Friday, December 2, 2016

Is Your Team Losing the Spirit of the Agile Manifesto?

As the adoption of agile BI techniques spread, it is easy to become wrapped up in methodology and lose site of the agile spirit.  

This year is the 15th anniversary of the Agile Manifesto. Mark the occasion by refocusing on the agile principles.

The Age of “NO”

Fifteen years ago, most business software was developed using rich but complex methodologies. Businesses had spent years refining various waterfall-based methods, which were heavily influenced by two decades of information engineering.

The result seemed to make sense from IT’s point of view, ensuring a predictable process, repeatable tasks, and standard deliverables.

To the people who needed the systems, however, the process was inscrutable.1 It seemed like a bewildering bureaucracy that was managed in a foreign language. They were always being told “no.”

Can we add a field to this screen?
No, you would have had to ask that before the requirements freeze.
Can we change the priority of this report?
No, that decision must be made by the steering committee.
Can we add a value to this domain?
No, that is the province of the modeling group.

The groups were looking at software development from completely different perspectives. They were not really collaborating.

Business people were asking for functionality. IT was beating back the requests by appealing to methodology.

Enter Agile

In 2001, a group of developers met in Colorado to talk about what was working and not working in the world of software development. They produced the Agile Manifesto:

Manifesto for Agile Software Development

We are uncovering better ways of developing
software by doing it and helping others do it.
Through this work we have come to value:

Individuals and interactions over processes and tools
Working software over comprehensive documentation
Customer collaboration over contract negotiation
Responding to change over following a plan

That is, while there is value in the items on
the right, we value the items on the left more.

Kent Beck, Mike Beedle, Arie van Bennekum, Alistair Cockburn, Ward Cunningham, James Grenning, Jim Highsmith, Andrew Hunt, Ron Jeffries, Jon Kern, Brian Marick, Robert C. Martin, Steve Mellor, Ken Schwaber, Jeff Sutherland, Dave Thomas

© 2001, the above authors
this declaration may be freely copied in any form, but only in its entirety through this notice. 

The thrust of the manifesto is on collaboration between business and technical personnel, with an emphasis on visible business results. That is, while methods are important, results are more important.2

The Agile Manifesto helped refocus software development on the product: functional business applications.

Agile Today: The Danger of Cooptation

Fifteen years later, it is safe to say that “Agile” has permeated the mainstream. This is largely a good thing. But whenever something moves from being a new alternative to wide acceptance, there is a potential dark side. As new ideas spread, they can be misunderstood or corrupted; adoption becomes cooption.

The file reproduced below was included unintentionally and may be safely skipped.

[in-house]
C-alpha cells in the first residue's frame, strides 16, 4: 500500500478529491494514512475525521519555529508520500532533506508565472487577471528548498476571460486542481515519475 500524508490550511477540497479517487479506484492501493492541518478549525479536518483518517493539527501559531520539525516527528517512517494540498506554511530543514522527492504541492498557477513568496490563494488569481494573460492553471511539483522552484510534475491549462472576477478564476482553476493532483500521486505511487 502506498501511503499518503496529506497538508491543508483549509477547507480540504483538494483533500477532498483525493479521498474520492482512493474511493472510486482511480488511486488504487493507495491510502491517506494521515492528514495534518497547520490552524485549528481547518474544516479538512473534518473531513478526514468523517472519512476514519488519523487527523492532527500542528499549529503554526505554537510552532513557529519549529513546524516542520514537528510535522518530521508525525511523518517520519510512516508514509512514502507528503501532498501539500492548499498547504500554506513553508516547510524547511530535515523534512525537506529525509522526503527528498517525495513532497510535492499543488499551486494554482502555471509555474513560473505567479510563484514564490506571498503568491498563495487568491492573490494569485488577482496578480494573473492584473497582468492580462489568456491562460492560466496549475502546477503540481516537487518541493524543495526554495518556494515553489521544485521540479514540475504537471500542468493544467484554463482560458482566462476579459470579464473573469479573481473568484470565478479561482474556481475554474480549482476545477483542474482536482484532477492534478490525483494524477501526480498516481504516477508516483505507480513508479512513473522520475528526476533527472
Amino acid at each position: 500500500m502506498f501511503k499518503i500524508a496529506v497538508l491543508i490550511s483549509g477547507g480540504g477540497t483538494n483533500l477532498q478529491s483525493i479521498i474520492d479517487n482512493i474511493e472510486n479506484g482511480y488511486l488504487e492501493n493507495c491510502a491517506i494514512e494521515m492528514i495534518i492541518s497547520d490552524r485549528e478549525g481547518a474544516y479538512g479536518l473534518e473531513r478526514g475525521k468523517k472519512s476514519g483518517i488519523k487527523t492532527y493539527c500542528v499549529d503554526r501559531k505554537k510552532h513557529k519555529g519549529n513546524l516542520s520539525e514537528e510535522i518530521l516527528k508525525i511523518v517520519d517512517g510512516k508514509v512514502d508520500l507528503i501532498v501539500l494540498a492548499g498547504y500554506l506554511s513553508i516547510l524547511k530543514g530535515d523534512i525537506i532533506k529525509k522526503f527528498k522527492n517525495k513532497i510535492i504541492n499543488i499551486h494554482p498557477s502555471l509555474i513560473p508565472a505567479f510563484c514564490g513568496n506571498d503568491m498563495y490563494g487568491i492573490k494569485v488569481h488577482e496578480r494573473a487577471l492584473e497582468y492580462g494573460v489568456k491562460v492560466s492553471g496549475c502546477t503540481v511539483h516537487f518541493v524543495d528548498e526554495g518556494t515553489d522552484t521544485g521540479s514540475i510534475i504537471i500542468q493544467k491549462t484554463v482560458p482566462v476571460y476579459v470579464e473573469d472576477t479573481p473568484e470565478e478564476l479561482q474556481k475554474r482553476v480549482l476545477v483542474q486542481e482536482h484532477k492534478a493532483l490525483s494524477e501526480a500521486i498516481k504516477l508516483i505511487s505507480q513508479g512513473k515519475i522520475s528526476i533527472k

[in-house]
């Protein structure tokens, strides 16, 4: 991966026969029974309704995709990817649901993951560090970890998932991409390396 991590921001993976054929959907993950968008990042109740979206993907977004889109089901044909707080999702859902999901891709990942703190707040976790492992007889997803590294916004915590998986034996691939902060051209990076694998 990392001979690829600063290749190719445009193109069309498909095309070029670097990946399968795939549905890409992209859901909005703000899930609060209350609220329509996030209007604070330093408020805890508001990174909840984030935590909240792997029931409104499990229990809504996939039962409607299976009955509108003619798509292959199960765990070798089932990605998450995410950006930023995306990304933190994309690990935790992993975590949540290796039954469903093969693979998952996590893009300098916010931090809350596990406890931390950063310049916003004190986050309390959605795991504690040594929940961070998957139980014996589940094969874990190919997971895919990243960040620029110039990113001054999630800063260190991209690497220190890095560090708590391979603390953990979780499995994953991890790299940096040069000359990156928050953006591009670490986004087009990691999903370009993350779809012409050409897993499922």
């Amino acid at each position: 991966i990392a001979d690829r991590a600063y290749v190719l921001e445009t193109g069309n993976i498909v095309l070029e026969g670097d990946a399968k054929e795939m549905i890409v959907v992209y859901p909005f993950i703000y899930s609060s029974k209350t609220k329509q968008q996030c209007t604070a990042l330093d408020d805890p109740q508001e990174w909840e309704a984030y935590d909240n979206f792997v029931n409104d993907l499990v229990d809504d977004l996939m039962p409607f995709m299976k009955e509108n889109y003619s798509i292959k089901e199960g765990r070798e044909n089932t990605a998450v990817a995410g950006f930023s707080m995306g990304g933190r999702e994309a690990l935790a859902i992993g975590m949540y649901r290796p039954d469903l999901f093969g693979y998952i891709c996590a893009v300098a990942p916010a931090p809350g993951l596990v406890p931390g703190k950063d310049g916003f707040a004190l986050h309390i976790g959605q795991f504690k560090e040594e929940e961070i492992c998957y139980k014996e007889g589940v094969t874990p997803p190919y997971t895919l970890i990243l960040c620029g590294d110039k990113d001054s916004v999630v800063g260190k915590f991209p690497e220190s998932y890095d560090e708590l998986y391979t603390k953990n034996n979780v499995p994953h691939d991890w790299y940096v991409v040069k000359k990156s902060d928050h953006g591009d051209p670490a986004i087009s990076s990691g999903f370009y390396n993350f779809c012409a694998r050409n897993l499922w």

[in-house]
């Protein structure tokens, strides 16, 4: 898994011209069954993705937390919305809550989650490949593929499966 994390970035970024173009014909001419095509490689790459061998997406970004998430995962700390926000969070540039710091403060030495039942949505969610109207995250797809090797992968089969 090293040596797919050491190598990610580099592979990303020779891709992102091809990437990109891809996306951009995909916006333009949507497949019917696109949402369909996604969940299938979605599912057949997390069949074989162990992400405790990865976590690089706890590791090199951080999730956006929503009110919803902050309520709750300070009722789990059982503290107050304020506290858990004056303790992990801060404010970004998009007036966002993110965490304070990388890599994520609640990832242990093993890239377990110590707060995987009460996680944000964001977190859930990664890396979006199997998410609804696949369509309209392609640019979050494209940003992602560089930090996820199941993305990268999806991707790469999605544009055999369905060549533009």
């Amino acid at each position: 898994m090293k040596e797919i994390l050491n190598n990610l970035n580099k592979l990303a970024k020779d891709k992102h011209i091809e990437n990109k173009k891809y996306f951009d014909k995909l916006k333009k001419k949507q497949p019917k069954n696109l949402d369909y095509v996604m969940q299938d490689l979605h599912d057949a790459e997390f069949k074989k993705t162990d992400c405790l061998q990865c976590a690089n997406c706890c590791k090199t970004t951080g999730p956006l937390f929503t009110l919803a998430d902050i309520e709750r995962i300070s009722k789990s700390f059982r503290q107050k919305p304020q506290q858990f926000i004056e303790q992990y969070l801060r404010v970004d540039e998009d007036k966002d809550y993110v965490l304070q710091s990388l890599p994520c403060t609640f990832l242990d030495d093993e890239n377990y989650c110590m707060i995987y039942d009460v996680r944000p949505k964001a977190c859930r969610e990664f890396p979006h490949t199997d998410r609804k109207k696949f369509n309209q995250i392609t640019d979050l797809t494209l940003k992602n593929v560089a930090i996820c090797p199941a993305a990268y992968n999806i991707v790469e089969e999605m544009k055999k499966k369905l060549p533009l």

I frequently see signs of back-sliding to The Age of “No.” Even among developers who follow agile-based approaches, there is a tendency to lose sight of the agile principles. Here are two examples from my recent experience:

A team had decided to implement an unusual data model. It could easily return incorrect results if not queried in specific ways. The recommendation was to write some extra documentation explaining the pitfalls, and a short tutorial for developers. The response: “We cannot do that. We are an Agile shop. We cannot produce documentation that is not auto-generated by our tools.”

On another occasion, a team was developing the scope for several work streams. One set of needs clearly required a three-week collaborative activity. This was expressly forbidden. “Our Agile approach requires everything be broken down into two-week sprints.”

In both cases, the response was couched in methodological concerns, with no focus on the business benefit or value.3 

This is precisely the kind of methodological tunnel-vision against which the Agile Manifesto was a reaction.

Keeping the Faith

It is hard to disagree with the agile principles, regardless of your organization’s commitment (or lack thereof) to an agile process.

You can take one simple step to ensure that you are not losing touch with agile principles:

     Whenever you are tempted to say “no,” pause and reflect.

Why are you denying the request? Is it simply based on process? Think about what the person actually wants. Is there value? Is there a way to address the business concern?

Sometimes “no” is the right answer. But always be sure your evaluation places business capabilities and benefits ahead of process and procedure.

Learn More:

Read more posts about applying agile principles to BI and analytics:


1. These people were often referred to as “users.” Over time, this became a derogatory term.
2. Agile is often misinterpreted as emphasizing speed.
3. Luckily, both of these teams saw fit to make exceptions to their processes, prioritizing business value over method.